ISLAMABAD: Pakistan and the Netherlands on Wednesday explored integrated flood-resilient strategies to enhance the former’s climate resilience, early warning systems, water management, and spatial flood plain planning.
The possibilities for a long-term collaborative partnership to the effect were discussed during a meeting between Federal Minister for Climate Change and Environmental Coordination Senator Sherry Rehman and a delegation of the experts of the Dutch Disaster Risk Reduction (DRR) team here at the climate ministry.
The DRR delegation was led by Ambassador of the Netherlands Henny de Vries, a news release said.
Sherry Rehman expressed her appreciation for the valuable findings of the DRR team, which conducted a comprehensive assessment following the devastating floods in 2022 on the request of the Ministry of Climate Change and Environmental Coordination to provide technical assistance in flood and water management.
Recognising the Netherlands as a country with extensive experience and expertise in water management, the minister highlighted that their support could greatly aid Pakistan in adopting an integrated approach towards pre-modeling, forecasting, and the establishment of preventative infrastructure.
“Pakistan needs a multi-layered flood safety strategy, combining both soft and hard solutions, as we cannot engineer our way out of it,” she said.
She said the approach can involve various aspects, including flood prevention through conventional hard defenses such as dikes, embankments, and barrages, as well as flood-resilient sustainable spatial planning, early warning systems, and flood forecasting.
“The success of this strategy hinges on bridging coordination gaps between provinces and districts to ensure effective preparedness and response.”
The minister said uncoordinated planning posed significant challenges in the past, making it crucial to establish a streamlined and coordinated approach at all levels.
During the meeting, it was highlighted that the floods in Pakistan were exacerbated by climate change and the extensive integration of floodplains.
It was emphasised that urgent action was needed to implement both mitigation measures and create additional space for rivers to discharge. The flood in 2022 was rare, but it might not be rare in the future, said one of the experts highlighting that climate change is making extreme weather patterns more common.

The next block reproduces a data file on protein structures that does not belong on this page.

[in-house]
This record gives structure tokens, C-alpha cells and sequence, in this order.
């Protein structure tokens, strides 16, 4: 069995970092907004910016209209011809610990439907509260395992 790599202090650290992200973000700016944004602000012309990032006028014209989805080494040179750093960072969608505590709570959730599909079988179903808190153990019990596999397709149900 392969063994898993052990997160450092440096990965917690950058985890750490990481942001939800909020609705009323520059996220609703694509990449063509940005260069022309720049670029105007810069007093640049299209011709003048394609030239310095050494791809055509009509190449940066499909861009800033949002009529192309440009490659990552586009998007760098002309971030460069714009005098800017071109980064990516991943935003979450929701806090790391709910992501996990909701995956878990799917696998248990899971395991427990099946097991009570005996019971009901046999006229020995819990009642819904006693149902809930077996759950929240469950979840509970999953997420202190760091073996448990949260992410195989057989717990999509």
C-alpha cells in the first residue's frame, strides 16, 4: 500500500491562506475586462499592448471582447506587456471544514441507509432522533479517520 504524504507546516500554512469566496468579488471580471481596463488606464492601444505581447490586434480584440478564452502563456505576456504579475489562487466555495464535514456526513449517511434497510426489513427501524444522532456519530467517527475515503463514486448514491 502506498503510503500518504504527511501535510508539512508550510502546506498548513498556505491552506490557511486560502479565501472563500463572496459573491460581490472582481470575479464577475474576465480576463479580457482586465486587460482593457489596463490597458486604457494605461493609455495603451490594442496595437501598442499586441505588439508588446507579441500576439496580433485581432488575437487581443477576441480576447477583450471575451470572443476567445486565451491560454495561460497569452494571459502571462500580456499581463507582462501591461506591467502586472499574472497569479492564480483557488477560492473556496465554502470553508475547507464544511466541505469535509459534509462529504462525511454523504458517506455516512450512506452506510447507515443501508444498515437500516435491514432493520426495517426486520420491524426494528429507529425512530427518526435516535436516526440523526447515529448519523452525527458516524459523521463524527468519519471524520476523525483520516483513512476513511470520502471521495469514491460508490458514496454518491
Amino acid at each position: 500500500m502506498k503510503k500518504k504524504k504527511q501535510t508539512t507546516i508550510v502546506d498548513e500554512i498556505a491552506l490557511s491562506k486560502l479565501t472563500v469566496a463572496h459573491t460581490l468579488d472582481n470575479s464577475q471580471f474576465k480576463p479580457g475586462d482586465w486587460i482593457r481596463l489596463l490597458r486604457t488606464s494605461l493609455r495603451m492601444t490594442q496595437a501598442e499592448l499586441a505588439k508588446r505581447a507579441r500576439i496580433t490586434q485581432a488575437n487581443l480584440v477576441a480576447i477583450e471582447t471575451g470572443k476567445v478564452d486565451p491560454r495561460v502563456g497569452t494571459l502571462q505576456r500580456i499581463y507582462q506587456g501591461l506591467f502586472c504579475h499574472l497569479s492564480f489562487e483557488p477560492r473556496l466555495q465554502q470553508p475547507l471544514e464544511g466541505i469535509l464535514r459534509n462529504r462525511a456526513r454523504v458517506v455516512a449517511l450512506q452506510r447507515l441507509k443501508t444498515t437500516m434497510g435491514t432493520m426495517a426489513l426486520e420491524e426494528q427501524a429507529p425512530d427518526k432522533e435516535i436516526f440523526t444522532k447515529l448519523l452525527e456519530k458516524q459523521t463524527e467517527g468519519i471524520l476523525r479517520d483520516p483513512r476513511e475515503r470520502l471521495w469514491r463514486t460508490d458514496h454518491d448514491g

The discussion also emphasised the overarching theme of ‘Water Governance’ in the flood safety strategy at all levels.
It was highlighted that there was a pressing need to integrate spatial planning, land and water management, and incorporate nature-based solutions to restore resilience, including providing more room for rivers to flow.
It was emphasised that acute short-term recovery measures should be connected to long-term strategies within a vision for a climate-resilient future.
The minister stressed the significance of water as a crucial input for Pakistan’s economic growth.
“To minimise the likelihood of future flood occurrences, Pakistan must strive for a minimum level of water security.
This entails reducing vulnerability to the destructive impacts of water while harnessing the benefits it can bring.” She said by focusing on achieving water security, we can work towards a more sustainable and resilient future, mitigating the recurrence of devastating floods.
Sherry Rehman emphasised that while early warning systems played a critical role, as prediction and forecasting alone were not sufficient.
“It is essential to move beyond crisis management and adopt a more proactive approach,” she added.
She said there is a pressing need to address gaps in capacity, coordination, and funding at the district and provincial levels for proactive preparedness.
She said effective community engagement at the local level is key to ensuring a well-organised response, along with implementing measures that focus on long-term and integrated perspectives in order to mitigate the devastating and costly impacts of floods.
She said by adopting proactive measures and considering long-term strategies, the aim is to prevent and mitigate the destructive consequences of floods more effectively.
The minister concluded by announcing the establishment of a formal ministerial hub at her ministry in collaboration with the Ministry of Water Resources, Ministry of Planning, Development and Special Initiatives, National Disaster Management Authority, Federal Flood Commission, and other pertinent ministries and departments.
“This initiative aims to strengthen the partnership with the Netherlands and facilitate further progress in addressing climate resilience, water management, and flood prevention measures,” she added.